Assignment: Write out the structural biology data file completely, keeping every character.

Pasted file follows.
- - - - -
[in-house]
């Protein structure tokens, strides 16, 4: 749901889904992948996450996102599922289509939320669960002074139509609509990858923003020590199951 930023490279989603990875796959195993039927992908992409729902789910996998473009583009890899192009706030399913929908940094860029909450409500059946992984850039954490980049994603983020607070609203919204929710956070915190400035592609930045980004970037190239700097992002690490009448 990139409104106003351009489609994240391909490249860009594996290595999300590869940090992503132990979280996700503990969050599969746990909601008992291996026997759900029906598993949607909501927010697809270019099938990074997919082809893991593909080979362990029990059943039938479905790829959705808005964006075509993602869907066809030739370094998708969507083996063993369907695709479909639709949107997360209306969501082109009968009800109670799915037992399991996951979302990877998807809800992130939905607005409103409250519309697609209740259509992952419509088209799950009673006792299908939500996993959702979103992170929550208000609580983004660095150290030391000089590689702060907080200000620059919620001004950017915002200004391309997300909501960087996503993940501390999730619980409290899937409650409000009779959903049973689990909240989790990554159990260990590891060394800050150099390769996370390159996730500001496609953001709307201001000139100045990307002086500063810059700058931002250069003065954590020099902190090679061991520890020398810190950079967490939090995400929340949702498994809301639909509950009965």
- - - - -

[in-house]
């Protein structure tokens, strides 16, 4: 749901889904992948996450996102599922289509939320669960002074139509609509990858923003020590199951 930023490279989603990875796959195993039927992908992409729902789910996998473009583009890899192009706030399913929908940094860029909450409500059946992984850039954490980049994603983020607070609203919204929710956070915190400035592609930045980004970037190239700097992002690490009448 990139409104106003351009489609994240391909490249860009594996290595999300590869940090992503132990979280996700503990969050599969746990909601008992291996026997759900029906598993949607909501927010697809270019099938990074997919082809893991593909080979362990029990059943039938479905790829959705808005964006075509993602869907066809030739370094998708969507083996063993369907695709479909639709949107997360209306969501082109009968009800109670799915037992399991996951979302990877998807809800992130939905607005409103409250519309697609209740259509992952419509088209799950009673006792299908939500996993959702979103992170929550208000609580983004660095150290030391000089590689702060907080200000620059919620001004950017915002200004391309997300909501960087996503993940501390999730619980409290899937409650409000009779959903049973689990909240989790990554159990260990590891060394800050150099390769996370390159996730500001496609953001709307201001000139100045990307002086500063810059700058931002250069003065954590020099902190090679061991520890020398810190950079967490939090995400929340949702498994809301639909509950009965």